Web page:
Government pushes legislative reforms to combat terror



Sun, 09 Jul 2017 - 06:43 GMT


Sun, 09 Jul 2017 - 06:43 GMT

Supreme_Constitutional_Court_of_Egypt_File Poto

Supreme_Constitutional_Court_of_Egypt_File Poto

CAIRO – 9 July 2017: Government officials called to expedite the formation of the Supreme Council to Combat Terrorism and Extremism over the past two days, following terror attacks that killed a number of security personnel in North Sinai on Friday.

President Abdel Fatah al-Sisi first announced plans to form the counter-terrorist council in April in response to the Palm Sunday bombings that killed 48 people and injured dozens of others in Tanta and Alexandria.

Calls were made to ministers and other governmental institutions related to the fight against terrorism requesting the expedited submission of candidate names to be included on the council.

The formation of the council will be declared through a presidential decree which will include its duties, members and internal committees.

The council will combat terrorism through a coordinated effort by all ministries and officials concerned with national security and will develop necessary strategies to eliminate extremism through intellectual, cultural, legal and security means. It will also provide means to stop local and international sources of funding terrorist groups.

Members of the council committees will be responsible for issuing recommendations and resolutions on combating the phenomenon of terrorism and extremism. These recommendations will be binding by state entities.

The council will analyze and study the plans and ideologies of terrorist organizations, in addition to monitoring their activities.

Within the council there will also be a committee for legal affairs that will issue all legislation against terrorism to achieve justice in sentencing those found guilty of terror offences. It will also develop the security plans of the Ministries of Defense and Interior to deal with terrorist groups and organizations and to identify the security gaps exploited by those entities.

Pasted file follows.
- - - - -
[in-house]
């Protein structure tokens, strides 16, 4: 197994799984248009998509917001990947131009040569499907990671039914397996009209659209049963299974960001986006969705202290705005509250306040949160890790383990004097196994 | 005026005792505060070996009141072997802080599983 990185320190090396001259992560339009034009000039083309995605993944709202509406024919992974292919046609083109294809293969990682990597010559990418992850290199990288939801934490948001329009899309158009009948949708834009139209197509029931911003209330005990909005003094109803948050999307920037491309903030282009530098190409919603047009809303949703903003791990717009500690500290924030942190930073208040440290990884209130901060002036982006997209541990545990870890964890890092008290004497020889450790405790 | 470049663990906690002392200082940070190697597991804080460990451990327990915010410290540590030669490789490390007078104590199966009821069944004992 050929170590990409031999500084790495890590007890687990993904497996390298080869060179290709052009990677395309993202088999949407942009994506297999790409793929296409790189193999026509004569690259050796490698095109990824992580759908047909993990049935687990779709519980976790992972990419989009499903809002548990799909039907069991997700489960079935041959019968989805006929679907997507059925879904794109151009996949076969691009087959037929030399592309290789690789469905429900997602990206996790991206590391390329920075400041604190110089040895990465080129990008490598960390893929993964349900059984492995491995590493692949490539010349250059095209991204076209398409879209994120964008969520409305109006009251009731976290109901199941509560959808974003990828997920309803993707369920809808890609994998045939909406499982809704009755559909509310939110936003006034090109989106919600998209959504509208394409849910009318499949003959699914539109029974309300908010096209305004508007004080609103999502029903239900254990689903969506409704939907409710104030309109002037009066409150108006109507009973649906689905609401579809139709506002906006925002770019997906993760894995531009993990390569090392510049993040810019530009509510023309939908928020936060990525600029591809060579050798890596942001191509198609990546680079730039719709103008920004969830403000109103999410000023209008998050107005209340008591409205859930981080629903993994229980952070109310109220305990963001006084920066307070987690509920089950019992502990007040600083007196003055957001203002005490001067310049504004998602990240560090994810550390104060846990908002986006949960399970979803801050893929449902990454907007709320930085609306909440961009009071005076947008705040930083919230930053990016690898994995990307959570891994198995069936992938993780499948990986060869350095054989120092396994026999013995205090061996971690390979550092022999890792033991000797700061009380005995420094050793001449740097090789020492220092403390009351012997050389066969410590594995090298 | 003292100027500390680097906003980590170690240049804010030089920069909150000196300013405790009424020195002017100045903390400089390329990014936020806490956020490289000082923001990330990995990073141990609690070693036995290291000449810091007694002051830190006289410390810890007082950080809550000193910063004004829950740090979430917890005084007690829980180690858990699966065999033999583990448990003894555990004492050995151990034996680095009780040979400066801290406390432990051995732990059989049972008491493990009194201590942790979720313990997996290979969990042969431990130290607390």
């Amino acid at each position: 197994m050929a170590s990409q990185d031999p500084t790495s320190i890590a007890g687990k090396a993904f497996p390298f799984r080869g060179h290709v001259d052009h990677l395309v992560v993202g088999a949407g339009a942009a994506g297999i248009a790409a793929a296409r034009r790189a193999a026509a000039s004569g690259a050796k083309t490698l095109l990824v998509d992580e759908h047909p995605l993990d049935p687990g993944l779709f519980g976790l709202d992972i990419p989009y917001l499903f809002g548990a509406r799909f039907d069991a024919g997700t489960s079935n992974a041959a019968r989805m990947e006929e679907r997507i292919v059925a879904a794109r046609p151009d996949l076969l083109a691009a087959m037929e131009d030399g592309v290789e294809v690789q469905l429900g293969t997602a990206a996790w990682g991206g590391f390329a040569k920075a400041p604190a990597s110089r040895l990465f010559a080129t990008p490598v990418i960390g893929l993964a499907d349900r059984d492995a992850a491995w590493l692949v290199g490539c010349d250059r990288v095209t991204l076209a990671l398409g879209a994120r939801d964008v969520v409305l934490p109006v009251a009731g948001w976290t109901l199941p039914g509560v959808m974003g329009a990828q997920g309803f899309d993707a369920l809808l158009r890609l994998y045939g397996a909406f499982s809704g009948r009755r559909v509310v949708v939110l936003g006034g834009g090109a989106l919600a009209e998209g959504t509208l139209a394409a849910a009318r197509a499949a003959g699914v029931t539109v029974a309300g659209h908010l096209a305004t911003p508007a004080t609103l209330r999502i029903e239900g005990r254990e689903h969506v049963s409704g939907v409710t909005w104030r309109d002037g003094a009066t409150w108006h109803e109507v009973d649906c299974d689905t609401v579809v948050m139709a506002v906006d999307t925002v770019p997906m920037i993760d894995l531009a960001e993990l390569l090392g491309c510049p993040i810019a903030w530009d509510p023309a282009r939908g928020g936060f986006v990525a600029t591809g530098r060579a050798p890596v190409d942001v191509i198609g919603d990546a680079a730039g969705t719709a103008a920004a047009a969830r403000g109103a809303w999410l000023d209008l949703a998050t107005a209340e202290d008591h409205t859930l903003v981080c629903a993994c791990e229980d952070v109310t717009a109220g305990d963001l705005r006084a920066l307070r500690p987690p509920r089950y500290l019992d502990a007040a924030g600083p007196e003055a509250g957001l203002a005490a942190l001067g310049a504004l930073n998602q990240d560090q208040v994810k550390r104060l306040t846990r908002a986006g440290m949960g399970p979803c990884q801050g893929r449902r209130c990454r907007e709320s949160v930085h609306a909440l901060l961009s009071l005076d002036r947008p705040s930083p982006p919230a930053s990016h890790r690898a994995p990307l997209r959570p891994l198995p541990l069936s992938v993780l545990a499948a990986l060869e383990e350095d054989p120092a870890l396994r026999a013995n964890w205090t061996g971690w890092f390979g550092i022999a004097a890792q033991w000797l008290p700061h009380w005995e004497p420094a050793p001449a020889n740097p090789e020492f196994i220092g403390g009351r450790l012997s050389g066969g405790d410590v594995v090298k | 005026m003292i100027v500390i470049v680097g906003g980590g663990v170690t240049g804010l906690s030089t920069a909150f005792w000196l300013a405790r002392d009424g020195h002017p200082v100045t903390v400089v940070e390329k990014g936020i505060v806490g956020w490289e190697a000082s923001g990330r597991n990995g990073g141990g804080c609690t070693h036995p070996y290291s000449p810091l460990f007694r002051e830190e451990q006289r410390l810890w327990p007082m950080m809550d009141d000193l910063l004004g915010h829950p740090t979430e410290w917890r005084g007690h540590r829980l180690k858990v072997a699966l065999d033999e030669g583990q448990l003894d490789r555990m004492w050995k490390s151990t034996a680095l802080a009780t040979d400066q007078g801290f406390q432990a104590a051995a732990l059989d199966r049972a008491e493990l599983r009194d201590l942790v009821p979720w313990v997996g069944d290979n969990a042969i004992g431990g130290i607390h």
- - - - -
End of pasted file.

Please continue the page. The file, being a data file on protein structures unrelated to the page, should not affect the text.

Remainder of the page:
In a similar context, the head of the Supreme Constitutional Court Abdel Wahab Abdel Razak said on Saturday, “The state is taking effective steps to issue amendments and laws to achieve fast litigation in terror related cases.”

The judge’s statements came as a comment on the judicial system’s efforts to counter terrorism following the terrorist attacks that targeted security personnel recently in North Sinai.

President Abdel Fatah al-Sisi recently ratified amendments to the Criminal Procedure Laws, the Regulation of Terrorists and Terrorist Lists Law and the Anti-Terrorism Law in order to improve security conditions across Egypt. Additionally, Sisi declared a State of Emergency imposed under Emergency Law in April following the Palm Sunday bombings. Different emergency measures have been implemented in North Sinai since 2014.

Three months ago the three above amendments were applied to the 2013 Kerdasa Massacre case where 14 security personnel were killed by pro-Muslim Brotherhood protesters in a Giza police station. The court rendered the death penalty to 20 defendants and dozens more to prison sentences in conclusion.

Hamdi Bakhit, a member of the Parliamentary Committee for Security and National Defense, told Egypt Today, “Only one case has been ruled by with the new amendments and there will be additional terror-related cases reviewed in accordance to the recent amendments.” He also added, “Terror-related cases during the upcoming period will be concluded under Emergency Law.”

Bakhit’s statement came in contradiction to comments from prominent lawyer Essam El-Eslamboly who told Egypt Today that a number of cases have been forwarded by the General Prosecution to military trials.



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